[Nanog] Cogent Router dropping packets

Joe Greco wrote:
> For those unfamiliar, Cogent has a system where you set up an EBGP peering
> with the Cogent router you're connected to, for the purposes of announcing
> your routes into Cogent. However, these are typically smaller, aggregation
> class routers, and do not handle full tables - so you don't get your routes
> from that router. To get a full table FROM Cogent, you need to set up an
> EBGP multihop session with them, to their nearest full-table router. I
> believe they actually do all their BGP connections in that manner.

Depends on the service you purchase. Fast Ethernet seems to be delivered
as eBGP-multihop (the first hop is just a L3 switch), however DS-3 is
handled as a single BGP session. I'm not sure if GigE or SONET services
are handled as multihop or not.

GigE is, though perhaps not in all cases (we had a client buying x00Mbps
delivered over gigE, which was definitely multihop).

Probably all depends what hardware they have at each POP....

In part, I'm sure. There is also a certain benefit to having consistency
throughout your network, and it sometimes struck me that many of the folks
working for Cogent had a bit more than average difficulty dealing with the
unusual situation. This is not meant harshly, btw. Generally I like the
Cogent folks, but they (and their products) have their faults, just as any
of the competition does.

It may also help to remember that there's "legacy" Cogent and then there's
PSI/etc. Perhaps there are some differences as a result.

The more things you can do using the same template, the less difficult it
is to support. On the flip side, the less flexible you are ...

... JG

I do have to say that the PSI net side of cogent is very good. We use
them in Europe without many issues. I stay far away from the legacy
cogent network in US.


Joe Greco wrote:

Not sure what you are talking about, cogent is all AS174... Other
than a few odd routers doing DS3 aggregation I don't think there is any
old PSInet network online (other than the AS number and IP addresses).
Cogent integrated acquisitions quite quickly (I was an aleron customer
and it only took two months from the purchase close for us to move from
AS4200 to 174).

As for the two BGP peer question, they do it anywhere where they have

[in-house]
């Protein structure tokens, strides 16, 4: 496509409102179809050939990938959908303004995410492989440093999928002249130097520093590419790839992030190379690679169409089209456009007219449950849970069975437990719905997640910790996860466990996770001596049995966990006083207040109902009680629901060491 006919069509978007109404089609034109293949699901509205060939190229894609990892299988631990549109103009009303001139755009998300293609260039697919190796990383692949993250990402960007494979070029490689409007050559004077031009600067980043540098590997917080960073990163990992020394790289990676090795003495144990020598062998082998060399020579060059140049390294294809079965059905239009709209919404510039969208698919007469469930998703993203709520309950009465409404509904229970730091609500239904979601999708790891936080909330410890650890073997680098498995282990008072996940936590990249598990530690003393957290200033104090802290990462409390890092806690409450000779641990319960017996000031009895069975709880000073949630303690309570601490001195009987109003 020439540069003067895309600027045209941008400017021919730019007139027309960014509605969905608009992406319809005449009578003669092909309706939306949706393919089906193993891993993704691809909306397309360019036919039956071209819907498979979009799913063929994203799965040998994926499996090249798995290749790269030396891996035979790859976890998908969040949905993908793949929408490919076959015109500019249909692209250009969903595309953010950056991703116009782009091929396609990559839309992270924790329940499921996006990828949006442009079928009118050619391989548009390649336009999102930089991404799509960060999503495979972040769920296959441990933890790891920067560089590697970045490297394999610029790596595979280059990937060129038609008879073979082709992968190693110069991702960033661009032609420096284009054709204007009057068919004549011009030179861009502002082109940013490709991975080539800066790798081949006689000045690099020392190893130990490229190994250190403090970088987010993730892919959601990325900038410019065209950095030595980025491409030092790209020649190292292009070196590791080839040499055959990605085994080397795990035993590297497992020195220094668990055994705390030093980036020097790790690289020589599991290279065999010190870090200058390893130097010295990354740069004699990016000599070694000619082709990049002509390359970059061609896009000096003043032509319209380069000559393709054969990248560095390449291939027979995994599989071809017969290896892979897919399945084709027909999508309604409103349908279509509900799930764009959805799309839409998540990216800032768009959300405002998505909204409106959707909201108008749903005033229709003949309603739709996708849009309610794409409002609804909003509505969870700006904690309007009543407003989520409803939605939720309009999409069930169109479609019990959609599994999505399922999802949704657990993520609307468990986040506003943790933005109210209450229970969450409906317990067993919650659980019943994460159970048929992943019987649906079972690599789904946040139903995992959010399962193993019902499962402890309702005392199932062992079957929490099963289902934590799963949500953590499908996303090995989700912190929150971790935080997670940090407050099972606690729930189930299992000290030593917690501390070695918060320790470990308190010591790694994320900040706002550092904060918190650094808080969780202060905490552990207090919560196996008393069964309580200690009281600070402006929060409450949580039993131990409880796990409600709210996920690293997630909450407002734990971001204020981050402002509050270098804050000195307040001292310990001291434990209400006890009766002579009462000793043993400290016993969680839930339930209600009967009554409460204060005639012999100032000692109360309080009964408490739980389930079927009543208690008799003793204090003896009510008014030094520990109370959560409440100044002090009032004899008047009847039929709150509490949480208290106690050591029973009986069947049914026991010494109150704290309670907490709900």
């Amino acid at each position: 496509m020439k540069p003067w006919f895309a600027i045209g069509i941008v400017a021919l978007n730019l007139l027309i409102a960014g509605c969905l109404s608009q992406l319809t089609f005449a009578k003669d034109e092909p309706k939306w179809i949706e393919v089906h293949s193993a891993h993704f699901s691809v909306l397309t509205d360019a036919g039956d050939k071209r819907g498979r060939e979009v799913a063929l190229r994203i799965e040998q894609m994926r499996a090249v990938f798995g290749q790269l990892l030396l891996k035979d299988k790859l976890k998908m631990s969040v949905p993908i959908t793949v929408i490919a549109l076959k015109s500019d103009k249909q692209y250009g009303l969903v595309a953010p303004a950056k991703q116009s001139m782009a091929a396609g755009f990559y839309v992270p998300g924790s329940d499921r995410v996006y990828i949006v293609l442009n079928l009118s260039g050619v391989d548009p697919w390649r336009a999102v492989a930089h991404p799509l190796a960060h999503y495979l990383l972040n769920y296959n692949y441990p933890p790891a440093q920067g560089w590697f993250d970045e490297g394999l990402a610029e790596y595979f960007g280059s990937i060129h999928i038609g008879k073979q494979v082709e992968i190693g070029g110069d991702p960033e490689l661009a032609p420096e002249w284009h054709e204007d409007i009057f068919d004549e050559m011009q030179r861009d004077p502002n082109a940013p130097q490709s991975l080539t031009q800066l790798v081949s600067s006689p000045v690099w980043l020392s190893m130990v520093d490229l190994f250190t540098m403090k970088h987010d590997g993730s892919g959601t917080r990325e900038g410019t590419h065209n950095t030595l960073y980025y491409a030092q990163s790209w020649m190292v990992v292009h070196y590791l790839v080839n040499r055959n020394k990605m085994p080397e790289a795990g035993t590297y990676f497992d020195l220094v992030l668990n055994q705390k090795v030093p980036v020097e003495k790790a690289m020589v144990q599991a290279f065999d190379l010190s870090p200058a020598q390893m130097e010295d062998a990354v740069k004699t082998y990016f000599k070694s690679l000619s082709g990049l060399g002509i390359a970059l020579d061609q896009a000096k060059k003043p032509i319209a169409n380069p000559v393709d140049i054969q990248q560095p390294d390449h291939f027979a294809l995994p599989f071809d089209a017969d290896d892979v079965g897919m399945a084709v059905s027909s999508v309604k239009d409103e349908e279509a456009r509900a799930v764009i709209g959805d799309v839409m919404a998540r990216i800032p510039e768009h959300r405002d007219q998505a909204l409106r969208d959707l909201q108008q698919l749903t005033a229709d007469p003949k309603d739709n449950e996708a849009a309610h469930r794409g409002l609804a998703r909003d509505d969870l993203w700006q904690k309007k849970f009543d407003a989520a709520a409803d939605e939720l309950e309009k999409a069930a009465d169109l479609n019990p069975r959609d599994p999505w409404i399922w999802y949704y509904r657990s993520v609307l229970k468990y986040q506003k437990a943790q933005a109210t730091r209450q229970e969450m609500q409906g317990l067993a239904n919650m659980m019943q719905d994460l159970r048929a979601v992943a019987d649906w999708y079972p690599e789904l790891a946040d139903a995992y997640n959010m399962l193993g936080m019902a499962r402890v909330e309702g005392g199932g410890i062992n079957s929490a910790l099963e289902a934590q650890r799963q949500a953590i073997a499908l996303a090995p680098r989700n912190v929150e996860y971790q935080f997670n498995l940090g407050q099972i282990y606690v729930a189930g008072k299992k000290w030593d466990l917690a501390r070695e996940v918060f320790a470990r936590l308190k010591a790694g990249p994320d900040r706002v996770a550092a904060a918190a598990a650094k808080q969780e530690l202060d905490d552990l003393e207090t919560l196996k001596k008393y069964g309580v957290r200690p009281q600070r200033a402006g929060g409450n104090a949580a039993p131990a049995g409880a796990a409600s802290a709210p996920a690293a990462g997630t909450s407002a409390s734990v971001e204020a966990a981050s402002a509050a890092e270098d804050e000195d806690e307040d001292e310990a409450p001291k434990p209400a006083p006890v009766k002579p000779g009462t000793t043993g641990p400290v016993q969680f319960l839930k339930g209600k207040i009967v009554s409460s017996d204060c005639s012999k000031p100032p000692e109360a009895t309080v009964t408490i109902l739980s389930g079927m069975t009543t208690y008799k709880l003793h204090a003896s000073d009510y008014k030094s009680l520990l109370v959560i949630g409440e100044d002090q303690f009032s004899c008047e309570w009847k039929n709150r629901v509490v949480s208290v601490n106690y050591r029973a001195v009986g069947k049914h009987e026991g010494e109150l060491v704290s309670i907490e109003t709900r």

Ethernet distribution, at least as far I can tell. That being said, we
don't use them anymore since we could not get them to play-ball on
pricing at larger commits either (I won't buy cogent if they don't at
least match the terms of our cheapest large-network transit provider).

John van Oppen
Spectrum Networks LLC
206.973.8302 (Direct)
206.973.8300 (main office)

You still haven't explained the failure modes you've experienced as a
result of cogent's A/B peer configuration, only fronted.

Inquiring minds would like to know!

Well it had sounded like I was in the minority and should keep my mouth
shut. But here goes. On several occasions the peer that would advertise
our routes would drop and with that the peer with the full bgp tables
would drop as well. This happened for months on end. They tried blaming
our 6500, our fiber provider, our IOS version, no conclusive findings
where ever found that it was our problem. After some testing at the
local Cogent office by both Cogent and myself, Cogent decided that they
could "make a product" that would allow us too one have only one peer
and two to connect directly to the GSR and not through a small catalyst.
Low and behold things worked well for some time after that.

  This all happened while we had 3 other providers on the same router
with no issues at all. We moved gbics, ports etc around to make sure it
was not some odd ASIC or throughput issue with the 6500.

   Hope this answers the question.


Paul Wall wrote:

manolo wrote:

Well it had sounded like I was in the minority and should keep my mouth
shut. But here goes. On several occasions the peer that would advertise
our routes would drop and with that the peer with the full bgp tables
would drop as well.

That doesn't sound like the problem has anything to do with their
multihop-eBGP configuration - It just appears that whatever you were
directly connected to was flaking out. If they had moved you to a
directly connected BGP session and it all worked, that would be one
argument, but you also moved from a junky 3550 or something to the GSR
in the process. I'd argue that if the switch could handle full tables
and you just had a single session, you would probably have experienced
the same issue.

I've ran with both direct and multihop with Cogent, and I honestly never
noticed any difference in stability. I hear what you're saying, and I
think you have a valid argument in some respects, but I just think the
BGP problem is a symptom, not a cause.